In college and during her career, Kimberly Bryant often found herself the only black female scientist in the room. The biotech engineer founded the Bay Area non-profit Black Girls CODE in 2011 so that today's young girls will never find themselves in that position. Bryant realized that it wasn't a lack of interest in science that led to a dearth of diversity in her field; it was a lack of access. Black Girls CODE's goal is to drive access and exposure, closing the digital divide.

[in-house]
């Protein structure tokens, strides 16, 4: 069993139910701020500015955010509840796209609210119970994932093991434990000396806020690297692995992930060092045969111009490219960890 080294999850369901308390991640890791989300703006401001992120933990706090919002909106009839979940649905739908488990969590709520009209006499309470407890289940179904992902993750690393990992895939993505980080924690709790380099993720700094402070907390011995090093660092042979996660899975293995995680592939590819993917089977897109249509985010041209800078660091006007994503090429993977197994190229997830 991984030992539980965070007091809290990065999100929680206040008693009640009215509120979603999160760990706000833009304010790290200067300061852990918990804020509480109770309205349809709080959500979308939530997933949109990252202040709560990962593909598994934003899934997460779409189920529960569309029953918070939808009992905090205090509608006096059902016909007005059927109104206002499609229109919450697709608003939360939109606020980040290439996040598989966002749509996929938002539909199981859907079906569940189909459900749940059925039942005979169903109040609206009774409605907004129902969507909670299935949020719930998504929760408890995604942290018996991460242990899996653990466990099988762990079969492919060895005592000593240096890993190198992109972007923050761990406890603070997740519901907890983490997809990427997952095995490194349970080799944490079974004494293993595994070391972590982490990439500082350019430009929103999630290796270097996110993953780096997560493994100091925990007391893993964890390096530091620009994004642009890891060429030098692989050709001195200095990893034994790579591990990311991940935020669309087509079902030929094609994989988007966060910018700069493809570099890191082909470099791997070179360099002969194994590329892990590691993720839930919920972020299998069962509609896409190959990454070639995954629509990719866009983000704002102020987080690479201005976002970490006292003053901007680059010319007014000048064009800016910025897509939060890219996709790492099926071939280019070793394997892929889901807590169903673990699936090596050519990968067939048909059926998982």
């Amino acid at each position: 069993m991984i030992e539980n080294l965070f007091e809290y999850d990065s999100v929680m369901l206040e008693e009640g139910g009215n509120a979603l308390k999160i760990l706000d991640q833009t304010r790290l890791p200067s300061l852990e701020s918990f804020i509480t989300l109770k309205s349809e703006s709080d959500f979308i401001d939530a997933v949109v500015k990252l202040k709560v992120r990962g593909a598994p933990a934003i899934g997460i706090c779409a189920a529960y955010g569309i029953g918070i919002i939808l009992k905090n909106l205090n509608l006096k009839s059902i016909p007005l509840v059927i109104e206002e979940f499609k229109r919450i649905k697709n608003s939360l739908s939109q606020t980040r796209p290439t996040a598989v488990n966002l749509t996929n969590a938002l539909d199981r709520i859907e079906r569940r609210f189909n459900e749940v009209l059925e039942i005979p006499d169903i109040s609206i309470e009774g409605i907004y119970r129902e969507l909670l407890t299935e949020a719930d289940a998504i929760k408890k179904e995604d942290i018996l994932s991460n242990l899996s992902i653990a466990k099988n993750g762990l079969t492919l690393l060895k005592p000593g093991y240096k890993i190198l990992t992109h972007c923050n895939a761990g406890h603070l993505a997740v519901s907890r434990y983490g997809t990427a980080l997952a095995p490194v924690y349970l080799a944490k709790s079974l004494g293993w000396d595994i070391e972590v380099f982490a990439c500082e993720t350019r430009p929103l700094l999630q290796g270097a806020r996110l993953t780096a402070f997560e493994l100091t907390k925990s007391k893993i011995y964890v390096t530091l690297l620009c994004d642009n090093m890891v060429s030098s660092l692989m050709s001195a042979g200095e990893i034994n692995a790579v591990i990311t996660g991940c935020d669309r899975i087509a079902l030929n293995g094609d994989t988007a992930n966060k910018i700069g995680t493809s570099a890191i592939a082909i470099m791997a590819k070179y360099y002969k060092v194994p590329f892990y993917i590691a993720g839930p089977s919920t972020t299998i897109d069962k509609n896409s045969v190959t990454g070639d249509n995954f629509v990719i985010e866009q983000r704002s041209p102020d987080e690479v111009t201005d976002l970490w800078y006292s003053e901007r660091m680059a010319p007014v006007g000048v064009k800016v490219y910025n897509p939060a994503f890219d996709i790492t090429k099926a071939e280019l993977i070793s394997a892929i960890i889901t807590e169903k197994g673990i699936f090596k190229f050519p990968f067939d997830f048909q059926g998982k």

Black Girls CODE introduces young girls of color to computer programming, mobile app development, robotics and other STEM fields, so the girls can learn how to build the tools they want to see in the world. The non-profit is a global organization, with chapters in Oakland, Calif., Atlanta, New York and even South Africa, with expansion to eight more cities planned for next year. Every chapter targets girls of color between the ages of 7 and 17, formative years for capturing the girls' interest in STEM and building their self-confidence.
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